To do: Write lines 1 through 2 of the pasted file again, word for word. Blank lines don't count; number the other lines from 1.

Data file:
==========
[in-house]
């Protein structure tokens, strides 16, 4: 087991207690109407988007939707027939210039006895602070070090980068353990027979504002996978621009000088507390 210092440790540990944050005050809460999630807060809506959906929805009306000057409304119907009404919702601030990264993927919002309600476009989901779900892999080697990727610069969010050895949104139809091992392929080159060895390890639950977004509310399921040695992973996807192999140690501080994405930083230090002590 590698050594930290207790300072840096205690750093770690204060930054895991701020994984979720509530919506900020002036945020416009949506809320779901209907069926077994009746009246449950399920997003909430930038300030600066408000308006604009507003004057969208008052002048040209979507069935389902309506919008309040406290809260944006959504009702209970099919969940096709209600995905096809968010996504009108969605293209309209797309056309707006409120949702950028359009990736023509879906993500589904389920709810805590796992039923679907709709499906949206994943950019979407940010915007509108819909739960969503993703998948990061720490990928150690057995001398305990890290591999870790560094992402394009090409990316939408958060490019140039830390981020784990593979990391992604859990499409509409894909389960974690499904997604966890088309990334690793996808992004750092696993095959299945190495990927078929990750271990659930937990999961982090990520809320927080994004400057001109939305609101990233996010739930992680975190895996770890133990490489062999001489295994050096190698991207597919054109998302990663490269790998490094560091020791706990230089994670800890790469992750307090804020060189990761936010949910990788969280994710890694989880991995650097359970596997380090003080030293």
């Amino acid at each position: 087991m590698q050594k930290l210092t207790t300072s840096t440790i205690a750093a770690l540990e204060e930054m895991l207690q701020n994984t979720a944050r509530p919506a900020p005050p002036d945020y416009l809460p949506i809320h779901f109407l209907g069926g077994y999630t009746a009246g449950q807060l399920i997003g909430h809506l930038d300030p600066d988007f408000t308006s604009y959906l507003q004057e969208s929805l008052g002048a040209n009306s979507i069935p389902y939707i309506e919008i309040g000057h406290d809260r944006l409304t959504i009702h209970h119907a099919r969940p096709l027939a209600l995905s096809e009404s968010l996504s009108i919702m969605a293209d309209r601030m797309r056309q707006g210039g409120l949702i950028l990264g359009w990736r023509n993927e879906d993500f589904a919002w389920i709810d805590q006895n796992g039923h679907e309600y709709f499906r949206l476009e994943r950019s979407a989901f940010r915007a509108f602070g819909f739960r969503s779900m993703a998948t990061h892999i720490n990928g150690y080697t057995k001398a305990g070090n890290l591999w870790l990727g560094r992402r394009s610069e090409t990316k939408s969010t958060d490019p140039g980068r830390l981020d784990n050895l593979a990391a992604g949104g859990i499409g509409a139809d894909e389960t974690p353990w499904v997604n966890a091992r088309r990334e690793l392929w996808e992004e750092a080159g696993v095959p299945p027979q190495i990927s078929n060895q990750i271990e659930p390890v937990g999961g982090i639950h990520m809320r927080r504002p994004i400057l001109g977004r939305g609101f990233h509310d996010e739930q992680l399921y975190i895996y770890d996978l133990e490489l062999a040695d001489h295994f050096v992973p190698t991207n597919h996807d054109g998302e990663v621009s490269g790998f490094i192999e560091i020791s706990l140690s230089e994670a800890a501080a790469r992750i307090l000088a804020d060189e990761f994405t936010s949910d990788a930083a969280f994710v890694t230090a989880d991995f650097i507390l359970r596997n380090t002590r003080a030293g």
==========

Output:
[in-house]
């Protein structure tokens, strides 16, 4: 087991207690109407988007939707027939210039006895602070070090980068353990027979504002996978621009000088507390 210092440790540990944050005050809460999630807060809506959906929805009306000057409304119907009404919702601030990264993927919002309600476009989901779900892999080697990727610069969010050895949104139809091992392929080159060895390890639950977004509310399921040695992973996807192999140690501080994405930083230090002590 590698050594930290207790300072840096205690750093770690204060930054895991701020994984979720509530919506900020002036945020416009949506809320779901209907069926077994009746009246449950399920997003909430930038300030600066408000308006604009507003004057969208008052002048040209979507069935389902309506919008309040406290809260944006959504009702209970099919969940096709209600995905096809968010996504009108969605293209309209797309056309707006409120949702950028359009990736023509879906993500589904389920709810805590796992039923679907709709499906949206994943950019979407940010915007509108819909739960969503993703998948990061720490990928150690057995001398305990890290591999870790560094992402394009090409990316939408958060490019140039830390981020784990593979990391992604859990499409509409894909389960974690499904997604966890088309990334690793996808992004750092696993095959299945190495990927078929990750271990659930937990999961982090990520809320927080994004400057001109939305609101990233996010739930992680975190895996770890133990490489062999001489295994050096190698991207597919054109998302990663490269790998490094560091020791706990230089994670800890790469992750307090804020060189990761936010949910990788969280994710890694989880991995650097359970596997380090003080030293």